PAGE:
African Primate Course


African Primate Studies Certificate Level 3

Course Fees:  £165

Continued Professional Development:

This course counts for 20 hours CPD

Please click here for more information about course accreditation

African Primate  Certificate
Level 3

  • This two module African Primate course has been created for anyone interested in working or volunteering with African Primates.
  • Learn about ecology, conservation, habitats and biology relevant to African Primates.
  • This 2 module course also investigates the conservation threats faced by African Primates.

Module 1

Biology and Ecology

Learn about African Primate biology and ecology and of a number of case study species. Learn about the difference between “monkey” and “ape”.

Module 2

Conservation & Management

In this African Primate Course, you will learn about the conservation threats and strategies concerning the conservation of African Primates. Learn about the successes and failures of conservation case studies of African apes and monkey species.

The Born Free Foundation is a dynamic international wildlife charity, devoted to compassionate conservation and animal welfare.   

We support the work of Born Free and donate 15% of each enrolment on this course to the charity.

Working with Born Free


Click here if you would like more information about --> about us and how to enrol and study

Contact us  if you would like to discuss this African Primate Course with our Careers Adviser

(Course cost is all inclusive of tutoring fees, assessments, materials and course registration)

The biggest distinction to be made within the primates is the difference between “monkeys” and “apes”. However, there are actually three types of primate, the prosimians, the monkeys and the apes. Prosimians are considered the most primitive of the primates, and comprise the Strepsirrhini including the lemurs, galagos and lorises. Prosimians are thought to have evolved around the time of the dinosaurs (approx. 65 million years ago) and are therefore the most ancient living primates. This explains the meaning of their group’s name which is “before the monkeys”. However, although they are an ancient group they are not primitive as such but do retain many features of the earliest true primates. For example, they have large eye sockets, a small braincase and elongated snout, which are adaptations for acute hearing and smell. Grooming appears to be an important part of prosimian life as they have two adaptations especially for this activity. Prosimians have curious looking structures on their lower front teeth, which appear comb-like and are used for grooming. Additionally, they have a specialised claw on one toe of their hind feet that is also used for grooming. Monkeys can be divided into the Old World Monkeys and New World Monkeys, which is primarily a geographic distinction, whereby the Old World Monkeys are found in Africa, Asia and the Middle East. There are several categorical threats to primates throughout Africa. Amongst the Great Apes, every species and subspecies is endangered and some are on the brink of extinction. Other primates face similar threats to their survival in the wild. All of these threats result from contact and conflict with human populations. While each one is a distinct threat to the survival of particular species these threats are usually found in combination. For example, logging of the forests leads to human encroachment into gorilla habitats. This results in hunting (for bushmeat, the pet trade or illegal capture and trade). Encroachment of human settlements into gorilla habitat also increases the danger of diseases spreading amongst the resident gorilla populations, since gorillas are affected by human diseases. This course explores the subjects of biology, ecology and conservation of african primates.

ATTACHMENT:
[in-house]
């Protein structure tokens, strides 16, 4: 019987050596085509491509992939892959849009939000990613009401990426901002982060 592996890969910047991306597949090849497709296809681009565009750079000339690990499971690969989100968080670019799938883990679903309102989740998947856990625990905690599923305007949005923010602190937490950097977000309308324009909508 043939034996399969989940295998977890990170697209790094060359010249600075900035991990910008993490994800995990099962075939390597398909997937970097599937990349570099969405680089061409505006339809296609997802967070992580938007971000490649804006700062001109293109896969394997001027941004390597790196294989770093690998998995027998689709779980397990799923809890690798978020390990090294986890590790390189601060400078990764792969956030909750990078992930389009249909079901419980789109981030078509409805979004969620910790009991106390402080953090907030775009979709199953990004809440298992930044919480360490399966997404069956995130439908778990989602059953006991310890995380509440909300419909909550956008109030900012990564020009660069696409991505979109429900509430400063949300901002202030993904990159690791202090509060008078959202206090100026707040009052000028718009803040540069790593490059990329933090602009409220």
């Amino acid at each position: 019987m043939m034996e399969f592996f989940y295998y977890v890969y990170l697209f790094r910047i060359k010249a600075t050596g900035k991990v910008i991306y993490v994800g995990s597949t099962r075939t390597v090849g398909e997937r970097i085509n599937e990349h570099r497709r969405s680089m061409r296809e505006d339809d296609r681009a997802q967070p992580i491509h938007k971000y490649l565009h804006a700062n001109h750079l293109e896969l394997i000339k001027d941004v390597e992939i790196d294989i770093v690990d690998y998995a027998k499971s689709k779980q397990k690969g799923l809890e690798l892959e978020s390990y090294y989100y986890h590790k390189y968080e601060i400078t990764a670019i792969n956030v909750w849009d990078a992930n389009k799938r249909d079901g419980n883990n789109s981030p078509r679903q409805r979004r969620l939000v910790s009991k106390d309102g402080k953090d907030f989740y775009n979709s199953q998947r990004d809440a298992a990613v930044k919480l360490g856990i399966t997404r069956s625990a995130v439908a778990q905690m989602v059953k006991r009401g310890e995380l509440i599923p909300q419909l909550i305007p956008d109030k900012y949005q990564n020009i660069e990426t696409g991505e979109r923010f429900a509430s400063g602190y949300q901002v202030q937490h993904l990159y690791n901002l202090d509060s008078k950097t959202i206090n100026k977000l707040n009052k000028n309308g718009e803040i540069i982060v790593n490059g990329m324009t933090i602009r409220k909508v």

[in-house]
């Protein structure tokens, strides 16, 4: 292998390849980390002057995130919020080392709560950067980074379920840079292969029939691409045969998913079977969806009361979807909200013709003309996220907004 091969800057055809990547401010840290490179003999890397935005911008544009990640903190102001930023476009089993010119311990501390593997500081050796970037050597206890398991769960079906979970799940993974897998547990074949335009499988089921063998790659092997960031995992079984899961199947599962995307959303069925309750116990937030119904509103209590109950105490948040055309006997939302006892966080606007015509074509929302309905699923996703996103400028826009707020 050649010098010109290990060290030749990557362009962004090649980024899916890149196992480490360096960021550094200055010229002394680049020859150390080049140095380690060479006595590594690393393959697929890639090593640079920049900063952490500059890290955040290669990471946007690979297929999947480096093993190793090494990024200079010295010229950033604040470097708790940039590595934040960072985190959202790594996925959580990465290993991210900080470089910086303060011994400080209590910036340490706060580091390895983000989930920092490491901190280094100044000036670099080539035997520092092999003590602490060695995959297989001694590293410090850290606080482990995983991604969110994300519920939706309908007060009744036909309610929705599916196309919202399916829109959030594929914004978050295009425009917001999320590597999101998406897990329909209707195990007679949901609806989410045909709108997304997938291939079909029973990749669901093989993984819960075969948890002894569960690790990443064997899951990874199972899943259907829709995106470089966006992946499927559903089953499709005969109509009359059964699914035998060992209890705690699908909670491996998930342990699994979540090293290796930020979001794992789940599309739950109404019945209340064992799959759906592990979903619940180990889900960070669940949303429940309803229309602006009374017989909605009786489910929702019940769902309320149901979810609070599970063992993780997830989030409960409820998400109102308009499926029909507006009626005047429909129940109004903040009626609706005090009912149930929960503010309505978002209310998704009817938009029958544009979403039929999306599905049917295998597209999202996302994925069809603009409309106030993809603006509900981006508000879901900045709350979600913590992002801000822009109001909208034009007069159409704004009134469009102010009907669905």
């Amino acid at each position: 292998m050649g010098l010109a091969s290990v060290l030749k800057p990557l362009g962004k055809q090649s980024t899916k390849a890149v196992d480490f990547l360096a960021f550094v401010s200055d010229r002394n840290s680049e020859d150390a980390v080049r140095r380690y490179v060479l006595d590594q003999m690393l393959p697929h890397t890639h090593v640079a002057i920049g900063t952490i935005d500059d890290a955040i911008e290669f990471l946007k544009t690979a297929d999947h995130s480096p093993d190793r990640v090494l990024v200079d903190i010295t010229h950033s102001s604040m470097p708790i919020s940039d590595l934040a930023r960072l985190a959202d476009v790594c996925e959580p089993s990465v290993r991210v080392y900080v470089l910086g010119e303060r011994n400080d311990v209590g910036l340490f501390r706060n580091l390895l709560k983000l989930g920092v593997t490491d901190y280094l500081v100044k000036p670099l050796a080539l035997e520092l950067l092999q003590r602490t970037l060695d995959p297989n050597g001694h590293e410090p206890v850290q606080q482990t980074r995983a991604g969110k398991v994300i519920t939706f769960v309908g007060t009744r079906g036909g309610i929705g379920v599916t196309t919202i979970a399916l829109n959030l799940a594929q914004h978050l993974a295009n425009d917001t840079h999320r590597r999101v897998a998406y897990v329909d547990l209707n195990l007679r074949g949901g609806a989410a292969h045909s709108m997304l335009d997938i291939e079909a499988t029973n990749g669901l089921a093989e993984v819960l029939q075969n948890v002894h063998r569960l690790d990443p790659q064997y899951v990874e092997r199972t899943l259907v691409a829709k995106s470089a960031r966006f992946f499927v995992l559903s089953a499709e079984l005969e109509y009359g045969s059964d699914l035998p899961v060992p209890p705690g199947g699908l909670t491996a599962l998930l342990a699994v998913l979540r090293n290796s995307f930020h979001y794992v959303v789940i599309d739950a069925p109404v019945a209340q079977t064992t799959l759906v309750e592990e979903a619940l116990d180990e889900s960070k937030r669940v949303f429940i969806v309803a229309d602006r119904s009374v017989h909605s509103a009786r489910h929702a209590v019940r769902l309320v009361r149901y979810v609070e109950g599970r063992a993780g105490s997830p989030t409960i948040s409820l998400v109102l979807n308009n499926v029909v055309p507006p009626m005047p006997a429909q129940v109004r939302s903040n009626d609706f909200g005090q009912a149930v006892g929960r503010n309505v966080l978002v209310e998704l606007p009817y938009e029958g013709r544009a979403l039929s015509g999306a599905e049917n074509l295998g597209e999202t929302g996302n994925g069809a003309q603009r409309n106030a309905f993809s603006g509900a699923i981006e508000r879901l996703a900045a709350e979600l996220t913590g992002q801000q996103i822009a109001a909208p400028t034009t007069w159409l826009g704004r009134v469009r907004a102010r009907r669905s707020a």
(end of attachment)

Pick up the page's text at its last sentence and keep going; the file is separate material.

Recent Reviews:

Course Reviews

Frequently Asked Questions

Course Funding Information

Student Success Stories

Contact Us